One must ascertain from the patient if there has been a recent history of a viral infection or recent chemotherapy treatment. A complete review of systems is important in order to illicit information from the history in order to identify localizing symptoms of infection such as a cough, sinus symptoms, dysuria, etc. or frequent and recurrent infections greater than three or more a year.

2. Physical Examination maneuvers that are likely to be useful in diagnosing the cause of this problem.

In the absence of an inflammatory response because of the lack of neutrophils, the great majority of patients with neutropenia will have a normal physical examination.

However, signs of immunosuppression such as thrush, mucositis, rashes such as vesicular lesions or an abnormal pulmonary examination may be suggestive of a localizing site of infection in neutropenia.

It is also important to examine the insertion site and surrounding area of any indwelling line such as a peripherally inserted central catheter (PICC) line or a port-a-catheter in all patients with neutropenia for erythema or pus suggestive of a line infection. Of note, depending on the degree of neutropenia, some patients may show no signs of infection, such as in profound neutropenia <500/ul.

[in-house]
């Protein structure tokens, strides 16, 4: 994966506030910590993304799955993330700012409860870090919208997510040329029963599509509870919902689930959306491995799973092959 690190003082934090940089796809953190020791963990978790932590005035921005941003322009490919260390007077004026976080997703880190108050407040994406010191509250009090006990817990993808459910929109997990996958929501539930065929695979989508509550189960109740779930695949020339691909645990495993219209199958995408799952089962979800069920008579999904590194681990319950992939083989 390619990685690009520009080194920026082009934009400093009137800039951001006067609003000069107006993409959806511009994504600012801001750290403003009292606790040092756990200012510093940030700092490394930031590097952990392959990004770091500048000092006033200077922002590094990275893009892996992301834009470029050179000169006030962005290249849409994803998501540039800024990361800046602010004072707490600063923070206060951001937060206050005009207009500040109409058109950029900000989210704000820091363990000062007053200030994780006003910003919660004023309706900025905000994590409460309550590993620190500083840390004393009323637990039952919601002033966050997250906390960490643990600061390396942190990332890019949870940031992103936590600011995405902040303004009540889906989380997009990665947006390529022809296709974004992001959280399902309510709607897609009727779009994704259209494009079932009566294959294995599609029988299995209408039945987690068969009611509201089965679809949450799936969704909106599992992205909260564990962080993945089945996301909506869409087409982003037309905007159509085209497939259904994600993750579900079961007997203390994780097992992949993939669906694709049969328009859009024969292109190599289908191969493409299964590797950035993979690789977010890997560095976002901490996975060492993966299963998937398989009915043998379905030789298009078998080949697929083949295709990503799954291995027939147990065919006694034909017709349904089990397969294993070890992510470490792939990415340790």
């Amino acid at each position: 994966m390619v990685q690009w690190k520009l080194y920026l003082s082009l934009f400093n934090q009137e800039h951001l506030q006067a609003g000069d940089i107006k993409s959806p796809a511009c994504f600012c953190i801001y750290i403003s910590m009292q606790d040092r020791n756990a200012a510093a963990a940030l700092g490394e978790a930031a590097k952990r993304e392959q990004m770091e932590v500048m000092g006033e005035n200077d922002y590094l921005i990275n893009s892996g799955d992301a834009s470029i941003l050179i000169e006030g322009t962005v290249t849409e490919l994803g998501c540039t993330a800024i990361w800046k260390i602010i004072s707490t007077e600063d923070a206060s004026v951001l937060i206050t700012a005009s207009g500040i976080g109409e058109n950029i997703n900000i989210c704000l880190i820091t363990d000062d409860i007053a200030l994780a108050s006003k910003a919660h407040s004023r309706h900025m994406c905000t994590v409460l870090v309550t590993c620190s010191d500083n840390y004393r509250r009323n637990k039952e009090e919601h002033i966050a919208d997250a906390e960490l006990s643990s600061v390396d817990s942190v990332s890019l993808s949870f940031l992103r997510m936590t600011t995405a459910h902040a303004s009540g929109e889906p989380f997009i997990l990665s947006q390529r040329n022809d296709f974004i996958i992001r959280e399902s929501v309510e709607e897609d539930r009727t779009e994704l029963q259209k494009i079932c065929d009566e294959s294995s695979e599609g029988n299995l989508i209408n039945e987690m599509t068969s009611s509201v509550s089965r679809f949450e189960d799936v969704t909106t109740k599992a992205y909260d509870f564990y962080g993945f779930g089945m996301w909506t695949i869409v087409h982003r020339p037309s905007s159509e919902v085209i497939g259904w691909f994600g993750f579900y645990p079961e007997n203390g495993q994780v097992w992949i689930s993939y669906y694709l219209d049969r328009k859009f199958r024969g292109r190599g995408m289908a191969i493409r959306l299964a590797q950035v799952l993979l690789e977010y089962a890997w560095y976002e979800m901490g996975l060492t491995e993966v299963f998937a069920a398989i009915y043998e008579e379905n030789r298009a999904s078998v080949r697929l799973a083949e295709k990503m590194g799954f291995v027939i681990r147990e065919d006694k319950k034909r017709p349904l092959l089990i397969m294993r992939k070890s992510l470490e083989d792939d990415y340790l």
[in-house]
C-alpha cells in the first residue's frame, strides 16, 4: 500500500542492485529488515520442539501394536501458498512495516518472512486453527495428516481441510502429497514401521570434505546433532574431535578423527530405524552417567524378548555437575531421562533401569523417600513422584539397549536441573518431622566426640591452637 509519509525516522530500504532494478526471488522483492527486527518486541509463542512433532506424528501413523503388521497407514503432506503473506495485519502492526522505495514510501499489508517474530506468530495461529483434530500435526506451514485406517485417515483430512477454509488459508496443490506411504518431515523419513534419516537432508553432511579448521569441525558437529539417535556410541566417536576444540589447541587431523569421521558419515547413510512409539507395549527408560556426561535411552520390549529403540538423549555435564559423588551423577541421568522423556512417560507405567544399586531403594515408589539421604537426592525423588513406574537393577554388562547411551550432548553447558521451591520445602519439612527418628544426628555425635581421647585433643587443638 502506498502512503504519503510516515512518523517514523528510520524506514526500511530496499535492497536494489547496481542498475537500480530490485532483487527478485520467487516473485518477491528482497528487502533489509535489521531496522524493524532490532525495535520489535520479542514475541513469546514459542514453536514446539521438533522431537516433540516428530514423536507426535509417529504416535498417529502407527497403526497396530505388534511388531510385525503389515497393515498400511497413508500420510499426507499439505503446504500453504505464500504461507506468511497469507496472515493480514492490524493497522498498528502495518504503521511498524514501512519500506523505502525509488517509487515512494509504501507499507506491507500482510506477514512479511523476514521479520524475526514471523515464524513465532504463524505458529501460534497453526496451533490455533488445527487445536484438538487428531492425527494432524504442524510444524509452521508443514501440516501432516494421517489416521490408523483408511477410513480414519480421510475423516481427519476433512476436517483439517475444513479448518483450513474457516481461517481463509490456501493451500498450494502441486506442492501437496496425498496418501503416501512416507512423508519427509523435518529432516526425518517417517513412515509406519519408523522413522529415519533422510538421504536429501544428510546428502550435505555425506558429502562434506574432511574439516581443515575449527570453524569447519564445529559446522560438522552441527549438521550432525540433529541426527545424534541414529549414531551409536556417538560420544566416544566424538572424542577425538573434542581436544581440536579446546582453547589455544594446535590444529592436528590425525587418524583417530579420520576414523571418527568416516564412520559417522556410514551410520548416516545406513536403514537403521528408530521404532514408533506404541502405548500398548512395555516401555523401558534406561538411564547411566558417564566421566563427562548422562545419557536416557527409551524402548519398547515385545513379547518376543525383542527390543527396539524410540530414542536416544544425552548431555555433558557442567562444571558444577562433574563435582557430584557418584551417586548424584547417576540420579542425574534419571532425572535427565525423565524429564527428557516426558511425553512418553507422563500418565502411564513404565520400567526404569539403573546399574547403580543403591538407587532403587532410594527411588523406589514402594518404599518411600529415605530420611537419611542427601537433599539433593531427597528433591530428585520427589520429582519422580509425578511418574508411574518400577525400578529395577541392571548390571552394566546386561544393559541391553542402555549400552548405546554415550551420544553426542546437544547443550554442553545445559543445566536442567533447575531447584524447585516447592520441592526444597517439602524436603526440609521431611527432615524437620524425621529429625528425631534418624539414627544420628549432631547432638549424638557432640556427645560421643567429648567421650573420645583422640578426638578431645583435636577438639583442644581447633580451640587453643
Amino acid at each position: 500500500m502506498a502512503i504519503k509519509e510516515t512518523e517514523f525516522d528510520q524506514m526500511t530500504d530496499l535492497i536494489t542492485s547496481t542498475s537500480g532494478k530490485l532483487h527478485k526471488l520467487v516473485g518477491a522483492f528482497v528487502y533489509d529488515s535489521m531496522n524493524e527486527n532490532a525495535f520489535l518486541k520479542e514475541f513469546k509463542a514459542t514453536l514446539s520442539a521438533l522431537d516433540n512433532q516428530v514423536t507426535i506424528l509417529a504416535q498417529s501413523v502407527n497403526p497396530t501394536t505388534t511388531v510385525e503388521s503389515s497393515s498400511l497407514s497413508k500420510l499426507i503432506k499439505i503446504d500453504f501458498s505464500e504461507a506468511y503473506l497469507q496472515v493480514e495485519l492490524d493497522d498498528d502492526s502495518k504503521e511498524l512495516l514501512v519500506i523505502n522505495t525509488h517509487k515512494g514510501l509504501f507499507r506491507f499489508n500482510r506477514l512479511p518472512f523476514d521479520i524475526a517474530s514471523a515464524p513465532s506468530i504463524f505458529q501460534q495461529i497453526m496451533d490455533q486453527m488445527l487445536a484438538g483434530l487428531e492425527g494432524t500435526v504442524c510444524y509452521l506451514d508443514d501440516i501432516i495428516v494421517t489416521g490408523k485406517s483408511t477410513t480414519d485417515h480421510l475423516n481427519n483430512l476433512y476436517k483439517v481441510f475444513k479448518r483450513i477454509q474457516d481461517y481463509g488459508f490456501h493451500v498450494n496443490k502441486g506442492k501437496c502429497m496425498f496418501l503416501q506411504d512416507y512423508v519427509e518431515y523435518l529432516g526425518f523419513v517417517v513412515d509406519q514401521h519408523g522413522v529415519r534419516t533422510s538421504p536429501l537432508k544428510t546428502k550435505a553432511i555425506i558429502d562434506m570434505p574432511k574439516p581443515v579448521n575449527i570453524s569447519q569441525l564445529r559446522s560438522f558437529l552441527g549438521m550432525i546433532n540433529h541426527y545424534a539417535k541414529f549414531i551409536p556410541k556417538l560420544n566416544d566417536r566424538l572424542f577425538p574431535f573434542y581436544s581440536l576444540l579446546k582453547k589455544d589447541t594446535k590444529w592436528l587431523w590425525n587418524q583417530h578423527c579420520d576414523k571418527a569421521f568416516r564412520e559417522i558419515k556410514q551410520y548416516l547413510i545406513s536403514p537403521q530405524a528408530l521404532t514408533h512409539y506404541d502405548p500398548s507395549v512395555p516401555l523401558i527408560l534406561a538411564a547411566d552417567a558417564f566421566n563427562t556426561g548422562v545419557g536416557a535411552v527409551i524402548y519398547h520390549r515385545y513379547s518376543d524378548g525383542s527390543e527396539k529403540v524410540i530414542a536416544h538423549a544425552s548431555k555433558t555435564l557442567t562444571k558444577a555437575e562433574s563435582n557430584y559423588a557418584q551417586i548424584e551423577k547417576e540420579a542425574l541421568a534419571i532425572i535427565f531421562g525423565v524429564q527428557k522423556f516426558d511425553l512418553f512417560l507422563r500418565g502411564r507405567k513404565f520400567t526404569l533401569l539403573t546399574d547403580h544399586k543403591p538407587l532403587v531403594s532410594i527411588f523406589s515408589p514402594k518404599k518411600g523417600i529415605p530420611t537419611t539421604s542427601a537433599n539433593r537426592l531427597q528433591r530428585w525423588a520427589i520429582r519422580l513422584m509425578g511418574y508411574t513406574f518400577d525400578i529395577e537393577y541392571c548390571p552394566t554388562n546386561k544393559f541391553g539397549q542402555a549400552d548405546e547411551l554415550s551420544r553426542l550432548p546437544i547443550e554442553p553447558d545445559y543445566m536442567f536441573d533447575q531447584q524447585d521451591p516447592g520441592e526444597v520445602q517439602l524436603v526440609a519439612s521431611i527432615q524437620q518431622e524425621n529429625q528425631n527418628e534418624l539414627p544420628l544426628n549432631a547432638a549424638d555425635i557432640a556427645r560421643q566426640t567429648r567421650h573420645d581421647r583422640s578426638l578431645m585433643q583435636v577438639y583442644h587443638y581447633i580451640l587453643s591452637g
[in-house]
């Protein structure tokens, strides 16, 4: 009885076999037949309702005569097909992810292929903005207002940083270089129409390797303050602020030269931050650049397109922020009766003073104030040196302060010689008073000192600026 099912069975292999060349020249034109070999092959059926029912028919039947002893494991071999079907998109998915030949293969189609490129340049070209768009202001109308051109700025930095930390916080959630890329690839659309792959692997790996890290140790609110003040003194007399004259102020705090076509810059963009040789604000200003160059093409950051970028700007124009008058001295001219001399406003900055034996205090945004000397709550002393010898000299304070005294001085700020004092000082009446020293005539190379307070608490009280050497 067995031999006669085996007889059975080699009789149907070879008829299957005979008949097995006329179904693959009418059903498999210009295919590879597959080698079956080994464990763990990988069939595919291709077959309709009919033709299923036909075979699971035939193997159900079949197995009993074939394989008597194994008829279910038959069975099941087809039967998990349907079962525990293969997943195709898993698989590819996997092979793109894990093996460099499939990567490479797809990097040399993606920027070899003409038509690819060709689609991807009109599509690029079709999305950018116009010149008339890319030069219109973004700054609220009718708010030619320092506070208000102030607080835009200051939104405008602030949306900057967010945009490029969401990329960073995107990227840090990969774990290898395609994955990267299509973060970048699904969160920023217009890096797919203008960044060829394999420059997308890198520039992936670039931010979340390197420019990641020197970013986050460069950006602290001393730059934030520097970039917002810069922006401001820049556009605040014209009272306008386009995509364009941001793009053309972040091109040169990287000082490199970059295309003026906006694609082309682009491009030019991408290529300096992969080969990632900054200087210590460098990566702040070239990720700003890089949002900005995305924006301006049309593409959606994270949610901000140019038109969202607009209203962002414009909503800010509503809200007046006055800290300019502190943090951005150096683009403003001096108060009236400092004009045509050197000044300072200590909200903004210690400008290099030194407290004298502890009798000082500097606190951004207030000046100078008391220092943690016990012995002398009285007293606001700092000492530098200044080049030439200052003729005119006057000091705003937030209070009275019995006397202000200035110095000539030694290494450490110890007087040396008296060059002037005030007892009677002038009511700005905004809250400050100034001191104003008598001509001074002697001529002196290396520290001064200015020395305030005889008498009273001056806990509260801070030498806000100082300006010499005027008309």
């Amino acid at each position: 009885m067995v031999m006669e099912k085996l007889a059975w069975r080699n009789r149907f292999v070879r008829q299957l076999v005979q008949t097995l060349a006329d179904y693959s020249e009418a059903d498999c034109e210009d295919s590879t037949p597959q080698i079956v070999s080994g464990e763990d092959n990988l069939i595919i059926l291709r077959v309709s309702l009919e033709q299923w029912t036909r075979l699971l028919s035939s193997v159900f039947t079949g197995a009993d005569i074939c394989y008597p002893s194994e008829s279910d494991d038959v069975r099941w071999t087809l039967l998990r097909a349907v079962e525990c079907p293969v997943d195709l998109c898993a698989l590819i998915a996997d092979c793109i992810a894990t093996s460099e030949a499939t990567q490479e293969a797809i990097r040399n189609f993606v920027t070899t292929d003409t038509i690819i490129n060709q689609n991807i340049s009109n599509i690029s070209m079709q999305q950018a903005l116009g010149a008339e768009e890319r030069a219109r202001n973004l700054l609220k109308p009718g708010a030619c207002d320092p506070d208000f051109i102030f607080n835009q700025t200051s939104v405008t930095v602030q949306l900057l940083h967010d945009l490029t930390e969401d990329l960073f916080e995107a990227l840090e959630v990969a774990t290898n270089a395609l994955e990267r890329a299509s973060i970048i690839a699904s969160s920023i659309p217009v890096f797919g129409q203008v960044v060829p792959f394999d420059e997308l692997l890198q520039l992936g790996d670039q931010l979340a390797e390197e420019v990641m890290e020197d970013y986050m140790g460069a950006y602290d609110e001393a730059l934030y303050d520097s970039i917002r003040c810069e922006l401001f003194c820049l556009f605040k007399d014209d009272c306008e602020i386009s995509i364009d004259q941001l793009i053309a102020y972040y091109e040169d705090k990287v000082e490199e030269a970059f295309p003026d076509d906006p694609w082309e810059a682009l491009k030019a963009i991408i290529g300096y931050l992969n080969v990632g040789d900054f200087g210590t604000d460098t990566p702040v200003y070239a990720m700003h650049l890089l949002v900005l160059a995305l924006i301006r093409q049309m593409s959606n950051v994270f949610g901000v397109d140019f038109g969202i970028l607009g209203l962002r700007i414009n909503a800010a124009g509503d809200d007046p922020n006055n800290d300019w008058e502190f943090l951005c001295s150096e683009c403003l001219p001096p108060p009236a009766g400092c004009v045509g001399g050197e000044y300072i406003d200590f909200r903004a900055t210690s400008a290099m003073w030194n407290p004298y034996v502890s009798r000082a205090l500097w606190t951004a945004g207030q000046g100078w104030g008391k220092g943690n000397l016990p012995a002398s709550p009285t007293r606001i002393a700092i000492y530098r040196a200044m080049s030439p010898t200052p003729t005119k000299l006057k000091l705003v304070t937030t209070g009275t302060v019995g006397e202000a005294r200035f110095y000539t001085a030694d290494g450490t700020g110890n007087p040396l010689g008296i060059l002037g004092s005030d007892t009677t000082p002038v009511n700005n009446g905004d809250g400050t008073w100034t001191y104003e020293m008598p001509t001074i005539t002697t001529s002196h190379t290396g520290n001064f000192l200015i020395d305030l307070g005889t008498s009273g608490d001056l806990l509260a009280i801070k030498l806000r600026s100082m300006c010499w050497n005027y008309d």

3. Laboratory, radiographic and other tests that are likely to be useful in diagnosing the cause of this problem.

One must first confirm the presence of neutropenia. If the complete blood count (CBC with differential) is generated using an automated counter, it should be repeated manually and a Wright-Giemsa stained peripheral blood smear to confirm the number of neutrophils.

As explained above, neutropenia results from the three basic mechanisms including: decreased production or ineffective granulopoiesis, increased destruction or sequestration.

Confirmation of any of these mechanisms necessitates leukokinetic studies employing bone marrow cultures, radionuclide tagging of blood PMNs and other techniques which are not available outside of a research laboratory.

Thus, it is practical to classify neutropenia as being is acquired or congenital, or by using the associations of neutropenia with various disease states as outlined in Section A above.